X Games’ fate in Aspen might be decided soon | AspenTimes.com
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X Games’ fate in Aspen might be decided soon

Janet Urquhart
The Aspen Times
Aspen, CO, Colorado
Stewart Oksenhorn/The Aspen TimesA competitor in the Winter X Games ski slopestyle event practices at Buttermilk in Aspen.
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ASPEN – Aspen Skiing Co. executive David Perry said Tuesday that he is neither optimistic nor pessimistic about the company’s chances of keeping the ESPN Winter X Games at Buttermilk in future years, but the community should soon know the fate of the event, one way or the other.

“Everyone connected with ESPN loves it here,” he told the Aspen Chamber Resort Association board of directors. “Negotiations are ongoing. I think it’s going to be weeks rather than months before we figure it all out.”

Aspen has hosted the Winter X Games since 2002, but its current contract with ESPN expired after this year’s games, which wrapped up Sunday. Apart from its discussions with Aspen, the television sports network is considering bids from nine prospective host cities for an expanded series of X Games events in addition to winter and summer events in the U.S. Aspen has been host to the winter games for a decade; the summer event has been in Los Angeles.

Of the nine foreign cities that have been announced as contenders, only Whistler, British Columbia, put in a bid to host a winter event.

ESPN is looking to expand the X Games’ global attraction, but the international bidding process has opened the network’s eyes to what potential hosts are willing to offer to secure an X Games, said Perry, senior vice president, mountain operations for Skico.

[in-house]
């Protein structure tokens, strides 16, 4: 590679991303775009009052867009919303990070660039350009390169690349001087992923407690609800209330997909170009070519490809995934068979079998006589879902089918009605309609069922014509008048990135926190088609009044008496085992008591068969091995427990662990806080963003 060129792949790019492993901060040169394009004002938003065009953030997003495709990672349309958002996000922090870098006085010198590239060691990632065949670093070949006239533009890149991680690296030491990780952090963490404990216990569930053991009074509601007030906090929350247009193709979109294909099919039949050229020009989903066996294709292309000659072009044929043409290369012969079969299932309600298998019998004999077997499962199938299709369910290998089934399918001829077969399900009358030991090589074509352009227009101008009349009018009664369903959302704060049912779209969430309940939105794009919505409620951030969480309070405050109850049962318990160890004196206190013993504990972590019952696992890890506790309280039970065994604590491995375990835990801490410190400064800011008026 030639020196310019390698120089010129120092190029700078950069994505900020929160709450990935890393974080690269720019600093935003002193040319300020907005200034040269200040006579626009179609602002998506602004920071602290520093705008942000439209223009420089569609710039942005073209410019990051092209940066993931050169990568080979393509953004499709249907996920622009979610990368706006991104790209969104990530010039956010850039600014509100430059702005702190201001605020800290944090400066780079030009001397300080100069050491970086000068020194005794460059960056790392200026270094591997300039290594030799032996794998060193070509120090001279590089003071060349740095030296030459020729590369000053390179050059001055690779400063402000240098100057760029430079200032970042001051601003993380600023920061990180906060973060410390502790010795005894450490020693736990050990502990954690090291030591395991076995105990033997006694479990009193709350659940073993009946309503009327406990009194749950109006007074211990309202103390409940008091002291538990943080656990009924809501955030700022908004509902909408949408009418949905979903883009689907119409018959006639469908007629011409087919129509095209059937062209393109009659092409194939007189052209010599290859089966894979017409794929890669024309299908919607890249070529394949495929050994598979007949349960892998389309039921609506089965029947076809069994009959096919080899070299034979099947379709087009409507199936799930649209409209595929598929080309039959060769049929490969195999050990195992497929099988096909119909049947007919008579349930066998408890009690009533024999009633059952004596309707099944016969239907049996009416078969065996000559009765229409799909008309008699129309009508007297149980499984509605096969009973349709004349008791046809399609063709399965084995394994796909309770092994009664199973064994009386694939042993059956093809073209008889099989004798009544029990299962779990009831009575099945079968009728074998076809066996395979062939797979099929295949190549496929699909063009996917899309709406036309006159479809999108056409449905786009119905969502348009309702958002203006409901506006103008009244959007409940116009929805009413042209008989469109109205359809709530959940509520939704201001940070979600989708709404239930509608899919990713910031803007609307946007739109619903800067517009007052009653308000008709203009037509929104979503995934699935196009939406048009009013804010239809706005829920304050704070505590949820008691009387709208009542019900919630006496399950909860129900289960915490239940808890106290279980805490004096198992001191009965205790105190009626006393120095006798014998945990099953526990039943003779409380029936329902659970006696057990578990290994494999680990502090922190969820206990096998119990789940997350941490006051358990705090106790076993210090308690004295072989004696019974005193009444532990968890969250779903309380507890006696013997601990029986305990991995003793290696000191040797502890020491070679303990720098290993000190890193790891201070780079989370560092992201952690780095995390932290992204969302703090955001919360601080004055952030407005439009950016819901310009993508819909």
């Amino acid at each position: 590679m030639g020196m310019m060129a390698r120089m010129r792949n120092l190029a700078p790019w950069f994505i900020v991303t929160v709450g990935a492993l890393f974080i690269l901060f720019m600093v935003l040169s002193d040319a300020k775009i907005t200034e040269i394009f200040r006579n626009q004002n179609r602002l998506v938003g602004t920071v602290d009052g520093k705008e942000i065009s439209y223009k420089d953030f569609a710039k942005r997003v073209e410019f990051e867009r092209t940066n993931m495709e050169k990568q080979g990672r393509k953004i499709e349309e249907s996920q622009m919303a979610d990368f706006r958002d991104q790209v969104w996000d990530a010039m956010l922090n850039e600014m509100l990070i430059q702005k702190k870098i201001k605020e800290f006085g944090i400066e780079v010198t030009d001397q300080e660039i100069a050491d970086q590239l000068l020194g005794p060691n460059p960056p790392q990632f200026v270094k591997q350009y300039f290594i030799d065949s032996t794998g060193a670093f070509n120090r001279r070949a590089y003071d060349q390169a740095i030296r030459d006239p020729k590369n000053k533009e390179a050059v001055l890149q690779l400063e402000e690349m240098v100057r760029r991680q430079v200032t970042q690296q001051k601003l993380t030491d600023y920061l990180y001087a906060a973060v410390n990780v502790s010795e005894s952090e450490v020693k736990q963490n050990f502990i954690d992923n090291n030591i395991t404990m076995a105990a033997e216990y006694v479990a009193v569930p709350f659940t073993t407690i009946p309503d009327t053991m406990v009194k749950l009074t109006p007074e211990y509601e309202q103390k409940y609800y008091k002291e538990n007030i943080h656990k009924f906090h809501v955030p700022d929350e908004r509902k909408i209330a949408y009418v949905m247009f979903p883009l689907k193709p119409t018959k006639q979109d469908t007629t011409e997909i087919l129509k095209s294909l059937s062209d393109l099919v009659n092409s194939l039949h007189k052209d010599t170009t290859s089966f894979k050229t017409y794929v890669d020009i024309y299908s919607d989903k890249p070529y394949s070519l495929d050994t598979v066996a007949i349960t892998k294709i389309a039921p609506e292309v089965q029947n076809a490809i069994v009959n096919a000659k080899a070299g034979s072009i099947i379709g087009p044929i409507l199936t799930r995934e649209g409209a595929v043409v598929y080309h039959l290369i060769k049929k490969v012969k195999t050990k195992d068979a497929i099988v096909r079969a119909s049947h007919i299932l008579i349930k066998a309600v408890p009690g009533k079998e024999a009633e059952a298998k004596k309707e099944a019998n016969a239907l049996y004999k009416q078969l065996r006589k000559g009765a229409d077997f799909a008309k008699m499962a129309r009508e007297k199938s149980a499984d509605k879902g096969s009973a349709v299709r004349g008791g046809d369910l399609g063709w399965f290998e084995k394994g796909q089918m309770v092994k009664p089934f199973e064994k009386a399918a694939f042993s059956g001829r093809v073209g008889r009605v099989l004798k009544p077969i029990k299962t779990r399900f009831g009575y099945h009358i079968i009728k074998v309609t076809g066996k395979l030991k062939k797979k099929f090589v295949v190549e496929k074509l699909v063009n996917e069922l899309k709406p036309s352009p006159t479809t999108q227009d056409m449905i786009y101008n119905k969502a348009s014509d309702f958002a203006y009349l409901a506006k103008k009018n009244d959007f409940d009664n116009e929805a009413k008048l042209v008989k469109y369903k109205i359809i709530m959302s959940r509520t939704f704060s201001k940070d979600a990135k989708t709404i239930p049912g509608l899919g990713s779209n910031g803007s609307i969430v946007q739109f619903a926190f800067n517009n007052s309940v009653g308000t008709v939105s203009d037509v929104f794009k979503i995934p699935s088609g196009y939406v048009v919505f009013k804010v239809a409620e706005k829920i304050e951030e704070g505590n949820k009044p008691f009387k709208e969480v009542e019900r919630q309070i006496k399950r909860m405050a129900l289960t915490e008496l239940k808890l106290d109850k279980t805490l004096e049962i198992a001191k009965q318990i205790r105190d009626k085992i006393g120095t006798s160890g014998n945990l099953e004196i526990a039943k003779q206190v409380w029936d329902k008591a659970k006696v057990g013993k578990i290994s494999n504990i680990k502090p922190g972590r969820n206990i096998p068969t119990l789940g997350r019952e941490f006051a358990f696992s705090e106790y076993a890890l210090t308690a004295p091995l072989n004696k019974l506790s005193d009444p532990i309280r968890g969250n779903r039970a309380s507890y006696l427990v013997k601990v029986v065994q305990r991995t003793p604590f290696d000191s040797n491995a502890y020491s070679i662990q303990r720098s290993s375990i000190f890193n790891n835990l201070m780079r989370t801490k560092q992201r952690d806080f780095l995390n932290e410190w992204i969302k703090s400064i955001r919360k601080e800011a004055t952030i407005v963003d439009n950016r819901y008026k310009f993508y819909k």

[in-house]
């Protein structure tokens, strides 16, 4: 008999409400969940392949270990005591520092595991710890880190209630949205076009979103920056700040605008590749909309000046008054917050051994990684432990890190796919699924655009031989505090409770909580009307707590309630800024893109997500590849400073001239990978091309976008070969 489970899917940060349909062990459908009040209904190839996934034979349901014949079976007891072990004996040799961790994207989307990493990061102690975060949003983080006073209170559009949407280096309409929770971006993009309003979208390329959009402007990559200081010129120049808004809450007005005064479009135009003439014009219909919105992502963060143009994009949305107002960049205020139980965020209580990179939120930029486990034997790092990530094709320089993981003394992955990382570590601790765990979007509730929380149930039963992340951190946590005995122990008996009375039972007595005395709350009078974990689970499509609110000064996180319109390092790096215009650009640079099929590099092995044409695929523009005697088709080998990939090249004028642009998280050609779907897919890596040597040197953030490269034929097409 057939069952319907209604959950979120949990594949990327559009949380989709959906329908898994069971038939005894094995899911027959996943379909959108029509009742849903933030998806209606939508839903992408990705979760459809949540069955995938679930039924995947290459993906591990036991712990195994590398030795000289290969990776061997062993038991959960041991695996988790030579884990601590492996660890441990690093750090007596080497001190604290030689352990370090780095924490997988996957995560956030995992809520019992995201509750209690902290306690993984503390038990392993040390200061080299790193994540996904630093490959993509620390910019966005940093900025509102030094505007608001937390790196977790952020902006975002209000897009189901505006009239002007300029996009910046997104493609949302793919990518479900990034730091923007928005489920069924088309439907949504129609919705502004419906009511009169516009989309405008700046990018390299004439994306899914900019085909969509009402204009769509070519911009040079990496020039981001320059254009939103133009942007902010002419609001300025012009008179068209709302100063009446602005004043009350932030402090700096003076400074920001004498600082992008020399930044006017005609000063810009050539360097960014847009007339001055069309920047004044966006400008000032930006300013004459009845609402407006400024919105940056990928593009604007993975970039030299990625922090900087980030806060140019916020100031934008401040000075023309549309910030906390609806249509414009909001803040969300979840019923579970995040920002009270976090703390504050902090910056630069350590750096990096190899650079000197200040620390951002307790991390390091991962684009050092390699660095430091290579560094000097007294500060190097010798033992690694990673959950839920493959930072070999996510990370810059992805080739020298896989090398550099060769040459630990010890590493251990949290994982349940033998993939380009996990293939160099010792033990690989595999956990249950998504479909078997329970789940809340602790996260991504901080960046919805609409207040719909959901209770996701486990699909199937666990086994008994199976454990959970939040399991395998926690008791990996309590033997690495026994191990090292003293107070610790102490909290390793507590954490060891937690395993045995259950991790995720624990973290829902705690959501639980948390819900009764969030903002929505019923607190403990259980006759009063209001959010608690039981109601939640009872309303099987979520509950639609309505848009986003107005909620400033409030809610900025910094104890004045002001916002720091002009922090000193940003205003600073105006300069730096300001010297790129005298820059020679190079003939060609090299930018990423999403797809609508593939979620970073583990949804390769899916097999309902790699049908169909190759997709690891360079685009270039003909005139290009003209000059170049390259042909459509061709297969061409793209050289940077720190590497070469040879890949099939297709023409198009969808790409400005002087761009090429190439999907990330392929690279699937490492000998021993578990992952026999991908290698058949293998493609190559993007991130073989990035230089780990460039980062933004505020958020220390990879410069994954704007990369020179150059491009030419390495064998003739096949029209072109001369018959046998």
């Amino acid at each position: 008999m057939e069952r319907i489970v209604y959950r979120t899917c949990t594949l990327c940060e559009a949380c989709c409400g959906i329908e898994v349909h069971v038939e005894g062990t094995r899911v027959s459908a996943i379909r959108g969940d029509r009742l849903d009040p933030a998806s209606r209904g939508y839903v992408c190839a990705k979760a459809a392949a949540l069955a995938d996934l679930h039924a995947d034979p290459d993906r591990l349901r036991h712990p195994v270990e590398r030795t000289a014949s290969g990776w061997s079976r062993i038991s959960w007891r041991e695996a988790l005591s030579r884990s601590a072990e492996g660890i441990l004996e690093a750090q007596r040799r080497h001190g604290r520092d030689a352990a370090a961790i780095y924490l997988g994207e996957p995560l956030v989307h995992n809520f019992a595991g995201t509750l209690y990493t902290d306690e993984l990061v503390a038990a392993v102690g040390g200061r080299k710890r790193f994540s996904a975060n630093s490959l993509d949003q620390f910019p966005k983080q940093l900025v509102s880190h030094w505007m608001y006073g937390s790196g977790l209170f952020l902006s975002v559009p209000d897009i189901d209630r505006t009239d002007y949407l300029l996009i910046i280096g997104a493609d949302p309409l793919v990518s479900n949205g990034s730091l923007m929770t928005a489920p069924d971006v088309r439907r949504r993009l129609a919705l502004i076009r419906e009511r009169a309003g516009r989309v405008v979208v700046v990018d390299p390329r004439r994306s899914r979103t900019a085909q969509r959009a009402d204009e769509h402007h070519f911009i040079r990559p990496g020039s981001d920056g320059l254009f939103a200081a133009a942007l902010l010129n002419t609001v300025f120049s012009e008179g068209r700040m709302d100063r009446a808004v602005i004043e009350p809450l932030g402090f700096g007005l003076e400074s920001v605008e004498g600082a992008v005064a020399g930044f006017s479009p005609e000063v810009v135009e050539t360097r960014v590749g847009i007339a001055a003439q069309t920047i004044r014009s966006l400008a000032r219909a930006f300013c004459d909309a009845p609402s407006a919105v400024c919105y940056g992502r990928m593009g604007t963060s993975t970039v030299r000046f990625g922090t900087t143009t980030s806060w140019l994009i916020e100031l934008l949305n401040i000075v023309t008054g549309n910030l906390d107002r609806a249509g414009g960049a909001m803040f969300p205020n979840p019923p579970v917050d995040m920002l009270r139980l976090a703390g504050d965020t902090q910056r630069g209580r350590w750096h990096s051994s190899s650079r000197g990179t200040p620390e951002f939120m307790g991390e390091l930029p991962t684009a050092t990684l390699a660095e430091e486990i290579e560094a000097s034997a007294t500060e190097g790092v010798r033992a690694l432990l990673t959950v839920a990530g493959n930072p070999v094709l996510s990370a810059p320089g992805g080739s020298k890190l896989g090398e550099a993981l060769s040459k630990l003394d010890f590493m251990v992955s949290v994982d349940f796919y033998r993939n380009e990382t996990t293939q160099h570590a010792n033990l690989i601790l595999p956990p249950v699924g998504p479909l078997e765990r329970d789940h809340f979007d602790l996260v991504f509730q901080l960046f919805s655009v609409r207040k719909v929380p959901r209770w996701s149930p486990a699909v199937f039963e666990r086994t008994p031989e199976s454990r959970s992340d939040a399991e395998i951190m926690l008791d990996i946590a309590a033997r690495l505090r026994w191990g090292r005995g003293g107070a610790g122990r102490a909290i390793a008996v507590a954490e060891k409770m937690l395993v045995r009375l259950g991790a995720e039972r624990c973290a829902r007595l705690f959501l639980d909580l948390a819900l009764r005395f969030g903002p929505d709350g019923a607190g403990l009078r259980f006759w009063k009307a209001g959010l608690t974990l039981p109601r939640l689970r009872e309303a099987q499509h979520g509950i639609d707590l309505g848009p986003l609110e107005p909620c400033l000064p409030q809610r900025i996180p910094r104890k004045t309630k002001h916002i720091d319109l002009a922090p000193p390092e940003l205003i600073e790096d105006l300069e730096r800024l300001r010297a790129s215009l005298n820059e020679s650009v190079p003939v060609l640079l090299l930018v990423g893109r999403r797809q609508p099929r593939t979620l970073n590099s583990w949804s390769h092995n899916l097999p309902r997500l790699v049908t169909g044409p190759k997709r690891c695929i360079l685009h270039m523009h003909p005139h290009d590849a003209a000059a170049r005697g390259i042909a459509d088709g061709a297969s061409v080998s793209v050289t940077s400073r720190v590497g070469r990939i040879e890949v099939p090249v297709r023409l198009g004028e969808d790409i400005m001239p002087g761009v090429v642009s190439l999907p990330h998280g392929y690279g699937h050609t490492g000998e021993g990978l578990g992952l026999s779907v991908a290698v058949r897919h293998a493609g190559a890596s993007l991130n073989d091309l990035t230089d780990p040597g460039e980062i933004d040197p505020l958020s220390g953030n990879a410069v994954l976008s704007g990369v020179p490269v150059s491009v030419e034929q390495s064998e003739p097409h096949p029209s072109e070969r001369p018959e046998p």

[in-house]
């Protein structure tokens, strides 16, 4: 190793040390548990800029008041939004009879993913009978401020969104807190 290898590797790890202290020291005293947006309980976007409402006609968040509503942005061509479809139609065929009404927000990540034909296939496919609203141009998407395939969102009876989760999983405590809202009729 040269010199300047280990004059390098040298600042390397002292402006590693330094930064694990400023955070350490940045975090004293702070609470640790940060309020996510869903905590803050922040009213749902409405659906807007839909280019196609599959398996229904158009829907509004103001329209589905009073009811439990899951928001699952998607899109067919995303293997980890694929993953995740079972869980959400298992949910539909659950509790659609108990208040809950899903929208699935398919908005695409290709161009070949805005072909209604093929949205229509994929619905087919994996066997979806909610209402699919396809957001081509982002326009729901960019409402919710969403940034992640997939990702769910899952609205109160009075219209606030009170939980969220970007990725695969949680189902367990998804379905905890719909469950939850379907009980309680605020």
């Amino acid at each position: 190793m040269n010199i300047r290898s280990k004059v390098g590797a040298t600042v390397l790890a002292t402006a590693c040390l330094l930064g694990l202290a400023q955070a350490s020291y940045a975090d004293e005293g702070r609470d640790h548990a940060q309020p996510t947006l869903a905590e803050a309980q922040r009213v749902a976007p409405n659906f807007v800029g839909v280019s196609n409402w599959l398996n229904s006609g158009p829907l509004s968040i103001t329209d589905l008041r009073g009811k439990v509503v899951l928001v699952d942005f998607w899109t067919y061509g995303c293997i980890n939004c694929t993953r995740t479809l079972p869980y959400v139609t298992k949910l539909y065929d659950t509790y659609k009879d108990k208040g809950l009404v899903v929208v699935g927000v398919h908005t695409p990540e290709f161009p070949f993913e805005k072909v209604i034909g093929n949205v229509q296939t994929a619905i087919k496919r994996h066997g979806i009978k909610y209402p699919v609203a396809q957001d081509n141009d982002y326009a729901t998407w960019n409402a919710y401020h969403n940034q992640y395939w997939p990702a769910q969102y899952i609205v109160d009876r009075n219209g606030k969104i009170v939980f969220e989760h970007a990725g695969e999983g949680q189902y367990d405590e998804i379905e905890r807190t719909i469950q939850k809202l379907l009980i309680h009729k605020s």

“I think that they want a lot more from this community, even with what we’ve given,” he said.

The specifics of Skico’s offer have not been disclosed, but the city of Aspen contributed $100,000 to the X Games cause this year.

“If the city can play a role, within reason, we will,” Mayor Mick Ireland told the ACRA board. The city has not been directly involved in the negotiations, he added.

In a memo to its employees before the most recent X Games, Skico indicated it was seeking a five-year contract extension with ESPN and indicated the Skico’s latest bid represented a “significant increase in value.” The company also sought additional room-rate concessions from the lodging community, which provides about 6,000 rooms during the preparation, execution and clean-up of the games.

Local lodging establishments will continue to be generous in order to attract events such as the X Games and the USA Pro Cycling Challenge, which made its debut last summer, but the rest of the community needs to step up, as well, said John Speers, general manager of Skico’s The Little Nell hotel and an ACRA board member.

“We need support from the entire community,” he said. “There needs to be giving from all levels.”

The benefit of filling up accommodations during big events trickles throughout the local economy, Speers noted.

This year’s X Games drew an estimated 108,000 people to the base of Buttermilk over the four days of competition, including 45,600 on Saturday, a single-day record for the event. Overall attendance set a record in 2011 with 114,200 people over four days.

janet@aspentimes.com


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